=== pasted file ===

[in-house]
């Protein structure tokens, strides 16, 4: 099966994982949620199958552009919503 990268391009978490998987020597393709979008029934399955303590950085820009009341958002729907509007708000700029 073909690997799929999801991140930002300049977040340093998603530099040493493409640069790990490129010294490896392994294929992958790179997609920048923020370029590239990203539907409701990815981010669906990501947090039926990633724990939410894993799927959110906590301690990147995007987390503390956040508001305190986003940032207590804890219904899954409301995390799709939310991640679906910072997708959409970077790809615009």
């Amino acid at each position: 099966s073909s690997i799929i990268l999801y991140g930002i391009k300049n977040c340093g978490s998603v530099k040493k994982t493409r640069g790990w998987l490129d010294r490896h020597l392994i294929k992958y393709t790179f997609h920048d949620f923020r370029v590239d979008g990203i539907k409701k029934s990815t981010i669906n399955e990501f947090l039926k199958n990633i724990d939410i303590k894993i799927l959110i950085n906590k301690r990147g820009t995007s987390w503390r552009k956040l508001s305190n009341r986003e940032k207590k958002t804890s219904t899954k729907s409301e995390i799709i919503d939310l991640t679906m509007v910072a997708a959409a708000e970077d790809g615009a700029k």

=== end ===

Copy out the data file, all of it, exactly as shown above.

[in-house]
């Protein structure tokens, strides 16, 4: 099966994982949620199958552009919503 990268391009978490998987020597393709979008029934399955303590950085820009009341958002729907509007708000700029 073909690997799929999801991140930002300049977040340093998603530099040493493409640069790990490129010294490896392994294929992958790179997609920048923020370029590239990203539907409701990815981010669906990501947090039926990633724990939410894993799927959110906590301690990147995007987390503390956040508001305190986003940032207590804890219904899954409301995390799709939310991640679906910072997708959409970077790809615009």
């Amino acid at each position: 099966s073909s690997i799929i990268l999801y991140g930002i391009k300049n977040c340093g978490s998603v530099k040493k994982t493409r640069g790990w998987l490129d010294r490896h020597l392994i294929k992958y393709t790179f997609h920048d949620f923020r370029v590239d979008g990203i539907k409701k029934s990815t981010i669906n399955e990501f947090l039926k199958n990633i724990d939410i303590k894993i799927l959110i950085n906590k301690r990147g820009t995007s987390w503390r552009k956040l508001s305190n009341r986003e940032k207590k958002t804890s219904t899954k729907s409301e995390i799709i919503d939310l991640t679906m509007v910072a997708a959409a708000e970077d790809g615009a700029k």